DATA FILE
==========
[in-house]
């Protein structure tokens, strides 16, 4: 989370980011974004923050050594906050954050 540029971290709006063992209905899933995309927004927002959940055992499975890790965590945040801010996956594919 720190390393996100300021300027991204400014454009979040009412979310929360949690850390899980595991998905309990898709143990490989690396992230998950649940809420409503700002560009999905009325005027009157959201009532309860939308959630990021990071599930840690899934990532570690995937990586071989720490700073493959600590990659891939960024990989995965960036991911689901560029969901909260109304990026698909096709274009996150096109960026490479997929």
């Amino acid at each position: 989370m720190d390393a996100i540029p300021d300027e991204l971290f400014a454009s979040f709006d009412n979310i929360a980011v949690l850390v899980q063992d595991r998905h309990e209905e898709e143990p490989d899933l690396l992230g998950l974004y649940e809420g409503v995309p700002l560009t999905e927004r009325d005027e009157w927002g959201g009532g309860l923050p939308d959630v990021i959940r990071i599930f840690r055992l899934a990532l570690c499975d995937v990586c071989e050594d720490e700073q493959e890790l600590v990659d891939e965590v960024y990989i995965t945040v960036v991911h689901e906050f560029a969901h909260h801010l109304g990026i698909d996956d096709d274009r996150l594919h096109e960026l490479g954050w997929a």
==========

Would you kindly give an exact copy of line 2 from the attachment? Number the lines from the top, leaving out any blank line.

């Protein structure tokens, strides 16, 4: 989370980011974004923050050594906050954050 540029971290709006063992209905899933995309927004927002959940055992499975890790965590945040801010996956594919 720190390393996100300021300027991204400014454009979040009412979310929360949690850390899980595991998905309990898709143990490989690396992230998950649940809420409503700002560009999905009325005027009157959201009532309860939308959630990021990071599930840690899934990532570690995937990586071989720490700073493959600590990659891939960024990989995965960036991911689901560029969901909260109304990026698909096709274009996150096109960026490479997929």